Dispatches from the Creation Wars

DaveScot’s Continued Absurdity

The ever intrepid DaveScot has responded yet again on this question of why the Dover school board didn’t rescind the ID policy on Dec. 5th, 2005. And while his prior messages were just based on ignorance, he’s now added lying to his bag of tricks. He writes:

Ed responded again this time his lame excuse is the board didn’t have time to discuss rescinding the ID policy at the first meeting.

Bzzzt. Thank you for playing, Dave, but this is either A) a lie or B) you’re just too stupid to understand your native language. Nowhere in my response did I say anything about the board not having time to discuss it. Of course they could have taken the time to discuss it, but you wouldn’t expect them to do so at the meeting at which they were sworn in, which had no policymaking questions on the agenda at all. The reasons should be obvious to anyone who has ever served on such a board.

I bet if you compared the minutes of that meeting with the minutes of any meeting at which a new school board is sworn in, you would find that they are very similar. The first meeting deals solely with those administrative tasks that set the groundwork for future policy decisions – swearing in everyone, electing your officers, ratifying hirings and appointments to new positions, getting reports from administrators on the state of the school system, set the meeting schedule for the next year, and so forth.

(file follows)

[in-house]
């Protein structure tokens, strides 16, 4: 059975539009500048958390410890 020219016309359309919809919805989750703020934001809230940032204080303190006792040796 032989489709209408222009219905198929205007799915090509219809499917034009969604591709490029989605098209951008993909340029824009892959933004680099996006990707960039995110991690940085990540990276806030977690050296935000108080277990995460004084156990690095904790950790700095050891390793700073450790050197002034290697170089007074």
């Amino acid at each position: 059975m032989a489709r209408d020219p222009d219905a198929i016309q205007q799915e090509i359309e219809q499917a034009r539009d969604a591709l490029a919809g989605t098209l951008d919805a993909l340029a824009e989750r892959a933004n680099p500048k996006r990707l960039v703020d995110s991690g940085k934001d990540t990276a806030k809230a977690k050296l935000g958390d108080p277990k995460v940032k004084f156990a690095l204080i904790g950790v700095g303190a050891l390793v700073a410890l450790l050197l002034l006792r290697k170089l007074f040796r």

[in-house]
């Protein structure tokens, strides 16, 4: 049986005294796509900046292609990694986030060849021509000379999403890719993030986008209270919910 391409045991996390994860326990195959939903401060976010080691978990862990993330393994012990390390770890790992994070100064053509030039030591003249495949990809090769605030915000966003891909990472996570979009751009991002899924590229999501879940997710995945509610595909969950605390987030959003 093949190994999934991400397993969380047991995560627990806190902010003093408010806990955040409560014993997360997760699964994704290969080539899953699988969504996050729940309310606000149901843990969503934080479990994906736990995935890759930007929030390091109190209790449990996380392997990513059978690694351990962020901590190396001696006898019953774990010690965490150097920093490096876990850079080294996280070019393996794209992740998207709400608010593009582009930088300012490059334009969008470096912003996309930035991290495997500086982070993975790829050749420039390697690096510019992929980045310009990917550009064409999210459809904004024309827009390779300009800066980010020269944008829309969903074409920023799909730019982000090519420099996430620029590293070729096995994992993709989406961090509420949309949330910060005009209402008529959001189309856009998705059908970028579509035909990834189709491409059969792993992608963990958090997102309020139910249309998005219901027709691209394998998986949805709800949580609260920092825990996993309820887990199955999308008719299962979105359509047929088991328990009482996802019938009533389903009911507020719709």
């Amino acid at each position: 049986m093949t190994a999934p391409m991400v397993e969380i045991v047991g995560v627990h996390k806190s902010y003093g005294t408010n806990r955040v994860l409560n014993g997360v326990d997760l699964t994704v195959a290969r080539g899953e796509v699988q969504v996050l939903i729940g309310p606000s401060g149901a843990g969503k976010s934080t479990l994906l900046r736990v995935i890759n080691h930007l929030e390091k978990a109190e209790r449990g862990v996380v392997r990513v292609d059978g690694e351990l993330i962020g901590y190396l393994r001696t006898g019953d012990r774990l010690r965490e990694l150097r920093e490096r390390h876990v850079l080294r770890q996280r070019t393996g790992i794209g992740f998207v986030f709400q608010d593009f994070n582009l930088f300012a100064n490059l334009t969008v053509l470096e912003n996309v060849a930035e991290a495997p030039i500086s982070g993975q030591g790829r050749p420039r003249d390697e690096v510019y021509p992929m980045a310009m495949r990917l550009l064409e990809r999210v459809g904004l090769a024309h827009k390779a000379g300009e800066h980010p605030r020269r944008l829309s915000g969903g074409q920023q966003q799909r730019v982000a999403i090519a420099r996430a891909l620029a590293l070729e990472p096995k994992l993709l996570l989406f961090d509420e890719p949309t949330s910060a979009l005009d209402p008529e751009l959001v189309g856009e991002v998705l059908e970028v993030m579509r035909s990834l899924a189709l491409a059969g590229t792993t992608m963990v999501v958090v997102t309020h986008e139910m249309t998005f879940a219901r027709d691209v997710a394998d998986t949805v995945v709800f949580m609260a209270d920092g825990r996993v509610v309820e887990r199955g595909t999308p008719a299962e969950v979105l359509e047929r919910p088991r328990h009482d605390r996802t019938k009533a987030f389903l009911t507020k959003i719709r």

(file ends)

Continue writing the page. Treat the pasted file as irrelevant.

They also set a time for public comment, as would be expected for a new board, to invite their constituents to give them their perspective on what the board’s priorities should be and what they want to see done. Again, if you look at the minutes of the meeting, you’ll see that there were no policy questions considered at all, only technical votes (the kind that always go 8-0 because they’re just procedural stuff). And I bet if you looked at minutes of other such meetings, you’ll find the same thing. It would be highly unusual for the board to take up a policy or curriculum issue at their very first meeting.

Dave’s position is that the new board “campaigned on the issue of rescinding the ID policy” and therefore should have voted it out the moment they took power. But that’s false both in premise and conclusion. The new board members did not campaign on the issue of rescinding the policy, but on the issue of opposing the policy. They ran against the old board’s decision to put the policy in place because it was irresponsible to get the district into a lawsuit when their own legal counsel told them that they would get sued and that they would lose. That doesn’t necessarily mean that the moment they take power they will rescind that policy because rescinding the policy would have no effect on the lawsuit and wouldn’t actually change anything. Even the vote at the January meeting was purely symbolic, it changed absolutely nothing. Even if they had voted not to rescind the policy, it could not be enforced.